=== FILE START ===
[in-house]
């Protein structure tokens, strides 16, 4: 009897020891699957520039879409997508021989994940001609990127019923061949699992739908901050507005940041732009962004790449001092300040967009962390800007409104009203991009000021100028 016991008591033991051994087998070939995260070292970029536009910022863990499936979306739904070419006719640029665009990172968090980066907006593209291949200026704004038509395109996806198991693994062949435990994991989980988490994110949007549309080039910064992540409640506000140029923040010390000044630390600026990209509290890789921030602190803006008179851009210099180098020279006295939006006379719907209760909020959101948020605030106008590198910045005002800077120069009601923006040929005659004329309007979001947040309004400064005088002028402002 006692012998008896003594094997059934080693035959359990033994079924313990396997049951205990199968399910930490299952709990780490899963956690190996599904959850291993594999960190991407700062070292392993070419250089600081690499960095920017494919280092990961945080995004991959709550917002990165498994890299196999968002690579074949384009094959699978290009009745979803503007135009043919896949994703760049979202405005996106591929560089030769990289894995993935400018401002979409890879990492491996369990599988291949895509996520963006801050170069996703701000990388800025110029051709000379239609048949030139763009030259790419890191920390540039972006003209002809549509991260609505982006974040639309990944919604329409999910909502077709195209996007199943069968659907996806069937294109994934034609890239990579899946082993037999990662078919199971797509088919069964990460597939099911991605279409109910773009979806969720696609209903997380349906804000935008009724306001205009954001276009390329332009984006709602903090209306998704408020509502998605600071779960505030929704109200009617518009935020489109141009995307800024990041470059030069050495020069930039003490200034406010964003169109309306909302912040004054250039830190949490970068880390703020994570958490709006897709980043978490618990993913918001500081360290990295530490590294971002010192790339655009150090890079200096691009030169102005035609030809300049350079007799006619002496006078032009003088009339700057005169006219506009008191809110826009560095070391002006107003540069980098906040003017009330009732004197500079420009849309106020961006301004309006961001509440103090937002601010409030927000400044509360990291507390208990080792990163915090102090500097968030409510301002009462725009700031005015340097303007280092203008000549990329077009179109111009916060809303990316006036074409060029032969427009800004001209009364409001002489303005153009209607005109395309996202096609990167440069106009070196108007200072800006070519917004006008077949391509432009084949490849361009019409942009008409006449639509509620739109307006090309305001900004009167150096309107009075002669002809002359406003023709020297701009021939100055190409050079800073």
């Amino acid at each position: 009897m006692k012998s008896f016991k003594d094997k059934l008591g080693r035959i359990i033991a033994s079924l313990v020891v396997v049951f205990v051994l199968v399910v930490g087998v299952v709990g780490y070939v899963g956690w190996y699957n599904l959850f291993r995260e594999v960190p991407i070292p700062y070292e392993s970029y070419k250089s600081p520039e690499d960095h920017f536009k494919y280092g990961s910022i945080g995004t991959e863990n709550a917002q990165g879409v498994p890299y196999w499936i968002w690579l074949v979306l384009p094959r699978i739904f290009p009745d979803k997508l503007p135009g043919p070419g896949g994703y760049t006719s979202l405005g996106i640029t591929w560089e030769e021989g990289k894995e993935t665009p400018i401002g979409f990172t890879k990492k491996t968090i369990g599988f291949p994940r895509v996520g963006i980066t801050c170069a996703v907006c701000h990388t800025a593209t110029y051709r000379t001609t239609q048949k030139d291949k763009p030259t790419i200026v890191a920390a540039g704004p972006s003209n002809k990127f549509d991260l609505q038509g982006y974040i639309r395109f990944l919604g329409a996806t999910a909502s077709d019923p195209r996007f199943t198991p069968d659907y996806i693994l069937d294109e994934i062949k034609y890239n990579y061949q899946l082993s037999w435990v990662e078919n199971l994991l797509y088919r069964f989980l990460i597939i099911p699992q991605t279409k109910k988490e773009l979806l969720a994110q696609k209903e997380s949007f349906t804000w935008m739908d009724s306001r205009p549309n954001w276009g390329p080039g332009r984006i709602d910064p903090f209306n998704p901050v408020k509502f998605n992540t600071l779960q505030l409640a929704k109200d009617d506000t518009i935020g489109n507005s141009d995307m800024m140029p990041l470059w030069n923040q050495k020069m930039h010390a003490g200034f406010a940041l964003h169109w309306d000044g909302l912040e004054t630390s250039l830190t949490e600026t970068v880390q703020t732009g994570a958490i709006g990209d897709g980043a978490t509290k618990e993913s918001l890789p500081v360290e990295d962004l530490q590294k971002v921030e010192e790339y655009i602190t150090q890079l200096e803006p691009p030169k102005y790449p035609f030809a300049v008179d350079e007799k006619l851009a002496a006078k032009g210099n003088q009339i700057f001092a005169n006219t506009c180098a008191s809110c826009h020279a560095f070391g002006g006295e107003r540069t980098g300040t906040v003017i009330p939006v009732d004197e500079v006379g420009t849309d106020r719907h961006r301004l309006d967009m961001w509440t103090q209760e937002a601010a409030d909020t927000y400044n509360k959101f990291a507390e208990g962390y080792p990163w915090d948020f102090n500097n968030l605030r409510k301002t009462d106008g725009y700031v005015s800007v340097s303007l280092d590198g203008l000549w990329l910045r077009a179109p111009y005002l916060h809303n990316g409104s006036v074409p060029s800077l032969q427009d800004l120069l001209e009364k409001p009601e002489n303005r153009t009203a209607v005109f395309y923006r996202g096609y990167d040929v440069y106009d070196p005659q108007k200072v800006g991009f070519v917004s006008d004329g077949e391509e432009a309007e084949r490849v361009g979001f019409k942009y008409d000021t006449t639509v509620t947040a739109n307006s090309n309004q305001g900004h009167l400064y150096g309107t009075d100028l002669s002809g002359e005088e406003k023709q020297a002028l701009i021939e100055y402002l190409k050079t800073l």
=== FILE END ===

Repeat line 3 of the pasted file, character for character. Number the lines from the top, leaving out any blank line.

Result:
């Amino acid at each position: 009897m006692k012998s008896f016991k003594d094997k059934l008591g080693r035959i359990i033991a033994s079924l313990v020891v396997v049951f205990v051994l199968v399910v930490g087998v299952v709990g780490y070939v899963g956690w190996y699957n599904l959850f291993r995260e594999v960190p991407i070292p700062y070292e392993s970029y070419k250089s600081p520039e690499d960095h920017f536009k494919y280092g990961s910022i945080g995004t991959e863990n709550a917002q990165g879409v498994p890299y196999w499936i968002w690579l074949v979306l384009p094959r699978i739904f290009p009745d979803k997508l503007p135009g043919p070419g896949g994703y760049t006719s979202l405005g996106i640029t591929w560089e030769e021989g990289k894995e993935t665009p400018i401002g979409f990172t890879k990492k491996t968090i369990g599988f291949p994940r895509v996520g963006i980066t801050c170069a996703v907006c701000h990388t800025a593209t110029y051709r000379t001609t239609q048949k030139d291949k763009p030259t790419i200026v890191a920390a540039g704004p972006s003209n002809k990127f549509d991260l609505q038509g982006y974040i639309r395109f990944l919604g329409a996806t999910a909502s077709d019923p195209r996007f199943t198991p069968d659907y996806i693994l069937d294109e994934i062949k034609y890239n990579y061949q899946l082993s037999w435990v990662e078919n199971l994991l797509y088919r069964f989980l990460i597939i099911p699992q991605t279409k109910k988490e773009l979806l969720a994110q696609k209903e997380s949007f349906t804000w935008m739908d009724s306001r205009p549309n954001w276009g390329p080039g332009r984006i709602d910064p903090f209306n998704p901050v408020k509502f998605n992540t600071l779960q505030l409640a929704k109200d009617d506000t518009i935020g489109n507005s141009d995307m800024m140029p990041l470059w030069n923040q050495k020069m930039h010390a003490g200034f406010a940041l964003h169109w309306d000044g909302l912040e004054t630390s250039l830190t949490e600026t970068v880390q703020t732009g994570a958490i709006g990209d897709g980043a978490t509290k618990e993913s918001l890789p500081v360290e990295d962004l530490q590294k971002v921030e010192e790339y655009i602190t150090q890079l200096e803006p691009p030169k102005y790449p035609f030809a300049v008179d350079e007799k006619l851009a002496a006078k032009g210099n003088q009339i700057f001092a005169n006219t506009c180098a008191s809110c826009h020279a560095f070391g002006g006295e107003r540069t980098g300040t906040v003017i009330p939006v009732d004197e500079v006379g420009t849309d106020r719907h961006r301004l309006d967009m961001w509440t103090q209760e937002a601010a409030d909020t927000y400044n509360k959101f990291a507390e208990g962390y080792p990163w915090d948020f102090n500097n968030l605030r409510k301002t009462d106008g725009y700031v005015s800007v340097s303007l280092d590198g203008l000549w990329l910045r077009a179109p111009y005002l916060h809303n990316g409104s006036v074409p060029s800077l032969q427009d800004l120069l001209e009364k409001p009601e002489n303005r153009t009203a209607v005109f395309y923006r996202g096609y990167d040929v440069y106009d070196p005659q108007k200072v800006g991009f070519v917004s006008d004329g077949e391509e432009a309007e084949r490849v361009g979001f019409k942009y008409d000021t006449t639509v509620t947040a739109n307006s090309n309004q305001g900004h009167l400064y150096g309107t009075d100028l002669s002809g002359e005088e406003k023709q020297a002028l701009i021939e100055y402002l190409k050079t800073l």